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The Football Player and the Thespian

November 16, 2010

I remember the day I was cast as the lead role of our high school production of Tennessee Williams’ The Glass Menagerie.  I was a sophomore who decided to audition for the play after realizing I wouldn’t survive one more day of volleyball practice.  I never expected to be on the call-back list.  I never expected to be cast as Amanda Wingfield.  I never expected the senior who’s part I apparently stole to “confront” me in the lunchroom behind the soda machines.  Yeah, everything bad happened behind the soda machines.

Despite my unexpected thrust into high school theater glory, I fell in love with this play.  I fell in love with my character.  I spent nights watching Vivien Leigh in Gone with the Wind, remote in hand so that I could rewind and practice her accent over and over again.  I woke up early on the weekends to go over my entire playbook of lines.  For a few days, I think my vowels inherently had a southern twang.  I honestly couldn’t have been more proud of the part I was playing, and everything I was doing to make the role come to life.

My friends supported my acting, but no matter how you slice it, theater can never quite be “cool” in high school.  In my Honors history class, I sat at a table with two cheerleaders, a basketball player, and the rising star of our football team: Mike.  Not only was Mike a football player in Honors classes, but he had red hair, freckles, and a shy quiet smile that just melted every ounce of good girl choices one would hope to make.  He was the kind of guy who kept to himself, and because he was so impressive on the field, his mystique earned him respect.  And for whatever reason, our table of jocks and the theater girl had developed a friendship as the school year went on.  I begged them all to come to my play, but knew full well that none of these top level athletes would show up.  Who other than true English nerds would show up for a 4-person person production named after a metaphor for a family’s withering existence?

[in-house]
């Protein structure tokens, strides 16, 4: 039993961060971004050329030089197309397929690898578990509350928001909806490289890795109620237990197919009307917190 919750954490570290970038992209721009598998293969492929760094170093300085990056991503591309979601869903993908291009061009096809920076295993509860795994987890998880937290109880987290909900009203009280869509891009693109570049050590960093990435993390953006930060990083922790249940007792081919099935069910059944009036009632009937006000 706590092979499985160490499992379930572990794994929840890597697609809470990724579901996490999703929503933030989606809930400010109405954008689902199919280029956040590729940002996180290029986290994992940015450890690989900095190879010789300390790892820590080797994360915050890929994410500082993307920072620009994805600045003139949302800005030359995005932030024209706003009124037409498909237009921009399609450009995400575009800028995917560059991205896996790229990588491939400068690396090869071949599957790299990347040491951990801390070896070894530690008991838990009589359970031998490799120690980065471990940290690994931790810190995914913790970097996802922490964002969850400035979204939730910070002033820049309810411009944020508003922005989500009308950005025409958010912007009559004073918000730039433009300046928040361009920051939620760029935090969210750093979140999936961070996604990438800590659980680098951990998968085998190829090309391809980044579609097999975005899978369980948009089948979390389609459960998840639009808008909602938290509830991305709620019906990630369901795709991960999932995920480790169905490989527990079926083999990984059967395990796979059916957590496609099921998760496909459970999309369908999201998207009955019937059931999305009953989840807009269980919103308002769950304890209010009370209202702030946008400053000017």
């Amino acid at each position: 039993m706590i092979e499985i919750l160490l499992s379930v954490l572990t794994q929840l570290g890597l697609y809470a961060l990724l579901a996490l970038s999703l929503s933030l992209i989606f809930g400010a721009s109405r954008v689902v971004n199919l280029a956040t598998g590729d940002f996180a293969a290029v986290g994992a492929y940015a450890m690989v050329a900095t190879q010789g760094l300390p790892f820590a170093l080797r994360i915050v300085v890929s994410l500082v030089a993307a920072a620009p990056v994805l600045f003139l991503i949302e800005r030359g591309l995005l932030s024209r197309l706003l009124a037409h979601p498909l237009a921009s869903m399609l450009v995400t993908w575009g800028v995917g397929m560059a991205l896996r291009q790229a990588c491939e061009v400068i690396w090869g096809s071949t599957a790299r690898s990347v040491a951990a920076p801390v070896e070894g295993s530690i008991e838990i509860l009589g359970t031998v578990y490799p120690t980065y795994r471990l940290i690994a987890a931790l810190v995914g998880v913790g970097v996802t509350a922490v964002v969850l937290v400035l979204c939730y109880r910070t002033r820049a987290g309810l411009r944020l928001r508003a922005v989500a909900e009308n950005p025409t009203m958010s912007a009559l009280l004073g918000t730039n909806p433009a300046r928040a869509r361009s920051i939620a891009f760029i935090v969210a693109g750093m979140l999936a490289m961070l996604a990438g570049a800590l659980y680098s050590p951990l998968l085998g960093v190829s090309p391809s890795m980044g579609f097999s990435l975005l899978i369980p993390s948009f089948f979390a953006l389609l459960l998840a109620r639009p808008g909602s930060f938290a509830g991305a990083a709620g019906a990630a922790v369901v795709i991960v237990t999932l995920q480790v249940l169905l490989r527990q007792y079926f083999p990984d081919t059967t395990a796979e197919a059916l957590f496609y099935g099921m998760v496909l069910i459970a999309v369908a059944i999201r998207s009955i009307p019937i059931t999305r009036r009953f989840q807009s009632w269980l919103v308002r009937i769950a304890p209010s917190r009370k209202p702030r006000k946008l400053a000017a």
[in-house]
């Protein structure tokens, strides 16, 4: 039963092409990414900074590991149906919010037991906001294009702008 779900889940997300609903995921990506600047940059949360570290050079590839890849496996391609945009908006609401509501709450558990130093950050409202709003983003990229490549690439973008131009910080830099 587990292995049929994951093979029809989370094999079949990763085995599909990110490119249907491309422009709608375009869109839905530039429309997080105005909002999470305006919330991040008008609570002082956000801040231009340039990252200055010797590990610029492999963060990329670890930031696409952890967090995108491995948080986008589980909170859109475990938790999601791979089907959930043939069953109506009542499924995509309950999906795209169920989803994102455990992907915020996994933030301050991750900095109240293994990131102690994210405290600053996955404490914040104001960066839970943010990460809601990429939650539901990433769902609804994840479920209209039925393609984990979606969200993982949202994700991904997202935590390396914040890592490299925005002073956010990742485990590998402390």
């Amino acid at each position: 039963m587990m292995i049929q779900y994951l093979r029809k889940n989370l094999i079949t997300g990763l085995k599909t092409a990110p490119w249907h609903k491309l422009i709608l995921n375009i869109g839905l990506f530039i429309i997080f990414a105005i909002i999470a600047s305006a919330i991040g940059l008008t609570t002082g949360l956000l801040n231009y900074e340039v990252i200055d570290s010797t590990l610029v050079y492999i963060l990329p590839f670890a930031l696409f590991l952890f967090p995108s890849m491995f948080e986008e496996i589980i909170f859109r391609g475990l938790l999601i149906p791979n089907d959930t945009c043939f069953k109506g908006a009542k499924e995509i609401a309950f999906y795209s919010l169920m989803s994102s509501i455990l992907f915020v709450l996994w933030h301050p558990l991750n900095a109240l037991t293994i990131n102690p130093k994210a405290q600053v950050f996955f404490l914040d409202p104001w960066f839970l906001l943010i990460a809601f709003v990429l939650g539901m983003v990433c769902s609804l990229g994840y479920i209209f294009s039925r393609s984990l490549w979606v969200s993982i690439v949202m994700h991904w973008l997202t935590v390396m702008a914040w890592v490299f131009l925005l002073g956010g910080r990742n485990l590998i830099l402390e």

Opening night went off with a bang.  I was glowing all night.  My lines came out of my mouth as if they were my own personal story being told.  Every dim of a light or cue of a musical note heightened all the nerves in my body, and I felt the stage living and breathing around me.  I was floating around in a state of euphoria – I knew I had finally found my place.  I practically raced down the hall after the show to greet my family and feel the encouragement of the crowd.  I couldn’t get enough of their praise for the show; how wonderful it was, how hard we must have worked!  I soaked it all up, until I turned around to see a most unexpected audience member.

Mike came up to me and smiled.  His broad shoulders stuck out from beneath his letterman’s jacket, and he just stood there.  He hadn’t come with anyone, but showed up alone.  For several seconds neither of us said anything.  I was brought back to reality in the most amazing way, and I was utterly speechless.  Mike had showed up.  Mike the football player came to see me, the quirky thespian in his history class.  Mike, who could have shown up with an armful of buddies, decided to come quietly and respectfully to see my show.  I finally uttered a barely audible “thank you,” to which Mike just shrugged his shoulders, held out his hands, and smiled.  It was one of the most tender gestures of friendship I remember to this day.  Football Mike came to see Thespian Me.

I wish I could remember what happened the following Monday at school.  I wish I could recall thanking Mike a thousand times over for coming to the play.  I wish I knew that I told him how much that meant to me, but I don’t know that I did.  I don’t know that I ever communicated how that moment of affirmation and acceptance will forever be framed in my mind.  I wish I could have told him then, that ten years later, I would want to wrap that memory up and carry it around with me to remind myself that there is goodness in people.  There is kindness that can often surprise and shock us.  When we aren’t looking for it, sometimes the Mikes of the world emerge from the locker room shadows and show their support for the underdogs like me.  Sometimes good people show up.

I will choose to look for goodness this week.  I will choose to try and notice and celebrate the Mikes.  Those who reach out to someone.  Those who take a chance on a conversation with the strange guy at work.  Those who decide to show up at the local high school’s play.  Those who have shaped my life with their unassuming presence of joy.

Go out there.  Be a Mike.

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